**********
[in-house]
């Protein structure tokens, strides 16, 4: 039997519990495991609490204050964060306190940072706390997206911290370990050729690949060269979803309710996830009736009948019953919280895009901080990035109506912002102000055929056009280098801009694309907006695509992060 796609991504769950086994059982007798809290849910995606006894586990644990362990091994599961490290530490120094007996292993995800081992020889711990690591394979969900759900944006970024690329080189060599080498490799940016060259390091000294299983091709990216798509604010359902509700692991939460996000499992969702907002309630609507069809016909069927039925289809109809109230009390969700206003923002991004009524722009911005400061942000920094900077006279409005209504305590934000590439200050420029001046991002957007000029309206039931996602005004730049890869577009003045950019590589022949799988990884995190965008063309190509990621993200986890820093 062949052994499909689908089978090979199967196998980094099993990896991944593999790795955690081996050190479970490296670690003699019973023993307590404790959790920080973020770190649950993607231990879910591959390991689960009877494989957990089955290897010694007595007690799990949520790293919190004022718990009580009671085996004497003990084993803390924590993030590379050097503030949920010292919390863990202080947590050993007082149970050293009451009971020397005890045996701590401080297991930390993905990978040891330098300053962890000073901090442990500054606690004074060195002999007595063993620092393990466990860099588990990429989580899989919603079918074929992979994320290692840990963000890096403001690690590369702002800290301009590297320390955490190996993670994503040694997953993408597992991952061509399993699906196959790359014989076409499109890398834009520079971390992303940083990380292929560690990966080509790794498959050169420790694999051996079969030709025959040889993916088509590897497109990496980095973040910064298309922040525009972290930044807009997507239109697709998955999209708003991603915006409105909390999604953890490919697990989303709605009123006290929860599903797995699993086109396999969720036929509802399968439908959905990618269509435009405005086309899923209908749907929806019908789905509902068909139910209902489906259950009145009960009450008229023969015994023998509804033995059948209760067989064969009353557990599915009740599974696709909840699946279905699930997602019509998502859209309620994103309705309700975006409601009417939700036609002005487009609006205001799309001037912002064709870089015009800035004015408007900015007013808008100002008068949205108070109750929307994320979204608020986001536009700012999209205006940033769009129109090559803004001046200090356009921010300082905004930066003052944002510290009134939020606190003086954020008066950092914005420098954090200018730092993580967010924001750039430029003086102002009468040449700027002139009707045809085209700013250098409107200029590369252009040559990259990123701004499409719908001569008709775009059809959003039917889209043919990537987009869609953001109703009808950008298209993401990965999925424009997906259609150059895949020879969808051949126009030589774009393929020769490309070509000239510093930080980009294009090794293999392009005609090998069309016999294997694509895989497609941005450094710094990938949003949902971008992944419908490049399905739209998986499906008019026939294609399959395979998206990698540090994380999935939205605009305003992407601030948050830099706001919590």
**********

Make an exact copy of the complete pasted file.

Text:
[in-house]
């Protein structure tokens, strides 16, 4: 039997519990495991609490204050964060306190940072706390997206911290370990050729690949060269979803309710996830009736009948019953919280895009901080990035109506912002102000055929056009280098801009694309907006695509992060 796609991504769950086994059982007798809290849910995606006894586990644990362990091994599961490290530490120094007996292993995800081992020889711990690591394979969900759900944006970024690329080189060599080498490799940016060259390091000294299983091709990216798509604010359902509700692991939460996000499992969702907002309630609507069809016909069927039925289809109809109230009390969700206003923002991004009524722009911005400061942000920094900077006279409005209504305590934000590439200050420029001046991002957007000029309206039931996602005004730049890869577009003045950019590589022949799988990884995190965008063309190509990621993200986890820093 062949052994499909689908089978090979199967196998980094099993990896991944593999790795955690081996050190479970490296670690003699019973023993307590404790959790920080973020770190649950993607231990879910591959390991689960009877494989957990089955290897010694007595007690799990949520790293919190004022718990009580009671085996004497003990084993803390924590993030590379050097503030949920010292919390863990202080947590050993007082149970050293009451009971020397005890045996701590401080297991930390993905990978040891330098300053962890000073901090442990500054606690004074060195002999007595063993620092393990466990860099588990990429989580899989919603079918074929992979994320290692840990963000890096403001690690590369702002800290301009590297320390955490190996993670994503040694997953993408597992991952061509399993699906196959790359014989076409499109890398834009520079971390992303940083990380292929560690990966080509790794498959050169420790694999051996079969030709025959040889993916088509590897497109990496980095973040910064298309922040525009972290930044807009997507239109697709998955999209708003991603915006409105909390999604953890490919697990989303709605009123006290929860599903797995699993086109396999969720036929509802399968439908959905990618269509435009405005086309899923209908749907929806019908789905509902068909139910209902489906259950009145009960009450008229023969015994023998509804033995059948209760067989064969009353557990599915009740599974696709909840699946279905699930997602019509998502859209309620994103309705309700975006409601009417939700036609002005487009609006205001799309001037912002064709870089015009800035004015408007900015007013808008100002008068949205108070109750929307994320979204608020986001536009700012999209205006940033769009129109090559803004001046200090356009921010300082905004930066003052944002510290009134939020606190003086954020008066950092914005420098954090200018730092993580967010924001750039430029003086102002009468040449700027002139009707045809085209700013250098409107200029590369252009040559990259990123701004499409719908001569008709775009059809959003039917889209043919990537987009869609953001109703009808950008298209993401990965999925424009997906259609150059895949020879969808051949126009030589774009393929020769490309070509000239510093930080980009294009090794293999392009005609090998069309016999294997694509895989497609941005450094710094990938949003949902971008992944419908490049399905739209998986499906008019026939294609399959395979998206990698540090994380999935939205605009305003992407601030948050830099706001919590």